That's one of the reasons some suggest kids should wait until they are at least 18 to get a tattoo. Their minds may change — a lover today may be a foe tomorrow.
But even 18-year-olds, which is the youngest someone in Ohio can get a shop tattoo without parental consent, can make a faux pas. Take Kimberley Vlaminck of Belgium, for instance. She claimed last year that she fell asleep when an artist was tattooing 56 stars on her face, where she wanted just three. Of course, controversy followed — many wondered how anyone could zonk out when getting a constellation inked on her face. Turns out, the 18-year-old made up the story when she saw how furious her father was about the tattoos.
The lesson? Think, think, think — and, if you're a teen, talk it over with your parents or someone more mature before being marked.
''In recent months, I have discovered that more and more of my friends and classmates are getting tattoos,'' said Madeleine Winer, a St. Vincent-St. Mary High School senior and member of a group of young people who advise the Beacon Journal on subjects of interest to their peers. ''I know some of my classmates got them as a 16th or 17th birthday gift from their parents. . . . People my age get tattoos to commemorate an important event or person in their life.
''I see tattoos as a form of art, but I would never want to get one. I am afraid of . . . needles.''
More than art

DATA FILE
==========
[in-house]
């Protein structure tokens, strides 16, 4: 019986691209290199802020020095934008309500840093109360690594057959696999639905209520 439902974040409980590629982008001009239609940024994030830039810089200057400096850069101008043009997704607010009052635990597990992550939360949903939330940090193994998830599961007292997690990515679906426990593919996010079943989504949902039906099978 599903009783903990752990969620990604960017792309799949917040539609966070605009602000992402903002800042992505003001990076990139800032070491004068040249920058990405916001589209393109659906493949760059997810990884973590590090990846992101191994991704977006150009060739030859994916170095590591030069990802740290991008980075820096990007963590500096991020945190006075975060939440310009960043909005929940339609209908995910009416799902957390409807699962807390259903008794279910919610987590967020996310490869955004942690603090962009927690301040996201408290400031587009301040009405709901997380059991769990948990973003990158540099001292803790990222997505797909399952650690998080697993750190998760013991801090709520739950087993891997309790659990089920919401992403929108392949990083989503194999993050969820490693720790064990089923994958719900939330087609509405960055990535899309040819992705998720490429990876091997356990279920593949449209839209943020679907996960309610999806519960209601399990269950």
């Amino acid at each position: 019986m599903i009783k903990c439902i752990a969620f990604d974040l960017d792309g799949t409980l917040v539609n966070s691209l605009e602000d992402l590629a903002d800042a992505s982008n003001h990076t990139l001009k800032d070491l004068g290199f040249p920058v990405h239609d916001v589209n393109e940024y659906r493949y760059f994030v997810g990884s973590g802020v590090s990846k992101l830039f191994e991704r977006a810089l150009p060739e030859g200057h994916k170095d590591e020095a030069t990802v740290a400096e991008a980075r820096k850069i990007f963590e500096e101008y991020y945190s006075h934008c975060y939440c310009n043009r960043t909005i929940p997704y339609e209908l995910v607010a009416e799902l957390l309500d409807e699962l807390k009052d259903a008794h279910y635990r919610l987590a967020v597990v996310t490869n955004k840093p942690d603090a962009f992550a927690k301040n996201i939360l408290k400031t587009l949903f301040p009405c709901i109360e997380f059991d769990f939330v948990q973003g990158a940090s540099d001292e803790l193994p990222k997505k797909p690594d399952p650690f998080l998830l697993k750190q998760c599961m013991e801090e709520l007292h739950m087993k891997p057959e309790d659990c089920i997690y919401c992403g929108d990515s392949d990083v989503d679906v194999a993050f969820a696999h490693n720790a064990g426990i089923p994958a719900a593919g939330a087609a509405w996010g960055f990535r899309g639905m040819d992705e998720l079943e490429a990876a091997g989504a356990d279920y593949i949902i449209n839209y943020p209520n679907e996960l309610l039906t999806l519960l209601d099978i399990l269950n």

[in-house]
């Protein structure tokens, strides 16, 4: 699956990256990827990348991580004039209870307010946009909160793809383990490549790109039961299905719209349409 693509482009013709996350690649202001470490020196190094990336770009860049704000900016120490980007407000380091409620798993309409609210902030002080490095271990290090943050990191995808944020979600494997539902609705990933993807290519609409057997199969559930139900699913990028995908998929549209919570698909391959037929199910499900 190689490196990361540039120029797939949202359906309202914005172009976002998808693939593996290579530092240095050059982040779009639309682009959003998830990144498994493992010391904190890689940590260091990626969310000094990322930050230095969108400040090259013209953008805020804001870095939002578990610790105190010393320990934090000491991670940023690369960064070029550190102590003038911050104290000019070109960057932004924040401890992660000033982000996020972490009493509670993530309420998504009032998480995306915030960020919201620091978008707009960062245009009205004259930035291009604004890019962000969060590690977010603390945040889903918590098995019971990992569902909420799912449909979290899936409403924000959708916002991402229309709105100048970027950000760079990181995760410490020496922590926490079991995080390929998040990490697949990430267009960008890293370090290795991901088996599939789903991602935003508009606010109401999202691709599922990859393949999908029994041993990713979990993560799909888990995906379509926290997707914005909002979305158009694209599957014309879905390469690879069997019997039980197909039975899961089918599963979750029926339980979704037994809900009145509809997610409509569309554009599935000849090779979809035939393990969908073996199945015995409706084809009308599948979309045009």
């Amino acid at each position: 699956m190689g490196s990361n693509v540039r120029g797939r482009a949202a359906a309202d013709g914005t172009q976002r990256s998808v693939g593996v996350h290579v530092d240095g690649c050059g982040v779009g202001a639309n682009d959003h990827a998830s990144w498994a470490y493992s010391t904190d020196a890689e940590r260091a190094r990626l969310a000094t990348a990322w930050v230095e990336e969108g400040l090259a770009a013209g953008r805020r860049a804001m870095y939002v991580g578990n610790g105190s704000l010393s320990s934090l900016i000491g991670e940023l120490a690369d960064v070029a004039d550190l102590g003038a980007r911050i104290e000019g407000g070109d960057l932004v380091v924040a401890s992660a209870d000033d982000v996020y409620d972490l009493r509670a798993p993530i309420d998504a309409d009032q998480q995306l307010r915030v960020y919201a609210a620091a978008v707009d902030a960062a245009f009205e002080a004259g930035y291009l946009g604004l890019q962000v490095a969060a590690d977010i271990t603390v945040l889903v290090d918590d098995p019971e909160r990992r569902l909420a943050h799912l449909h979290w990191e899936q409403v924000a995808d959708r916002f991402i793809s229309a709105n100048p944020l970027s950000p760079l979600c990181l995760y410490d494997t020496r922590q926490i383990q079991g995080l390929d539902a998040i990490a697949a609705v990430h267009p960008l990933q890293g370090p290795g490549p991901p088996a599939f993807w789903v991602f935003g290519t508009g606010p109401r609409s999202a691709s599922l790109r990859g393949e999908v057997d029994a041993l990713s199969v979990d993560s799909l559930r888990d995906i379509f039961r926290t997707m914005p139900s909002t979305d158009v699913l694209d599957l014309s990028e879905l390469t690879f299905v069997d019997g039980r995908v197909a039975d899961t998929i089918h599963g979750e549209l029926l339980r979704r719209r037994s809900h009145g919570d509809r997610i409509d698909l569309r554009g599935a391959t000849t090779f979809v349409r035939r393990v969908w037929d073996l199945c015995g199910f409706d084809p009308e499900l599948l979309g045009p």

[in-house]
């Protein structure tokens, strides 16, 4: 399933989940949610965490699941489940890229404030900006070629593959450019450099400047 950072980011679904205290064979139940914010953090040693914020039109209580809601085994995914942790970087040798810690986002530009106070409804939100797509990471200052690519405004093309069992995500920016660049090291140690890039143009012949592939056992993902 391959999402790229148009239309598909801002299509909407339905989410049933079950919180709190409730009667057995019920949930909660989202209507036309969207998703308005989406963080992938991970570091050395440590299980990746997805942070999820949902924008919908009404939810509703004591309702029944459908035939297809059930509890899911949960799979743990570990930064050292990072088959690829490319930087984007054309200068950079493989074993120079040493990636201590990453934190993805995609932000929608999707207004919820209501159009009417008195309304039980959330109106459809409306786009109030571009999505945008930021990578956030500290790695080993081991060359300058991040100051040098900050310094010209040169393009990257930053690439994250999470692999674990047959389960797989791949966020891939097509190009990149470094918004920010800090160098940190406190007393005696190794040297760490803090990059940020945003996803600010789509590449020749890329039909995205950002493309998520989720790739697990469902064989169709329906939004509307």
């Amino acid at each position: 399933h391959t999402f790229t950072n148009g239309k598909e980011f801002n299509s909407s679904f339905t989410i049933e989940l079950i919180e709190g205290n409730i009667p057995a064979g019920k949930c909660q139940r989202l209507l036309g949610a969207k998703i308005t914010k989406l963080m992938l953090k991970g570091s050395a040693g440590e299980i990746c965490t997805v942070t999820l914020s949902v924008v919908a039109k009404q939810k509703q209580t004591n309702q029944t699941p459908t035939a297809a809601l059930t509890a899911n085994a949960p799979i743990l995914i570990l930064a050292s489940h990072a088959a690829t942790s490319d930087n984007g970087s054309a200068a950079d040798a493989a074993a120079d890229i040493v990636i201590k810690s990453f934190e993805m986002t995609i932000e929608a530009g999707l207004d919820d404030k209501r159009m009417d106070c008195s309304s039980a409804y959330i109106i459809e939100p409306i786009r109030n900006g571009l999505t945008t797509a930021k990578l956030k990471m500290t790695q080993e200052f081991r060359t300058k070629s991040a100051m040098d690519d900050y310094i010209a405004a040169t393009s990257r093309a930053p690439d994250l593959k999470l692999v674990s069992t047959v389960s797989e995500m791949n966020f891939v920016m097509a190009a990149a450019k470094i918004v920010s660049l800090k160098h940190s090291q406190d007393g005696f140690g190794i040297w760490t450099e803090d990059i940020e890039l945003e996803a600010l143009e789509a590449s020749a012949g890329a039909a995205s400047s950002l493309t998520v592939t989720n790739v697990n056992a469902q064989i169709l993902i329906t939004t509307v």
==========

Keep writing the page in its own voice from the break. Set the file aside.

Sometimes tattoo artists are called on to do more than ink a design. For instance, years ago, Whited was asked to place a small dot on the bottom of a baby's foot.
Twins had been born — one with a heart defect, the other without. When the mother returned to work, she was fearful that because the twins were identical, a caregiver might give medicine to the wrong infant. So someone suggested the dot.
On another occasion, a teenager had a tumor removed from his penis. ''Because they had taken skin from his leg and grafted it, he had a perfect, white rectangle,'' Whited said.
He was worried, she said, that when the day came that he wanted to have sex, he would be embarrassed. His parents brought him to the tattoo shop and Whited applied flesh and vein colors to his genitals.
And then there are women who have lost their breasts to cancer. After reconstruction, Whited is sometimes called upon to add color to the nipple area.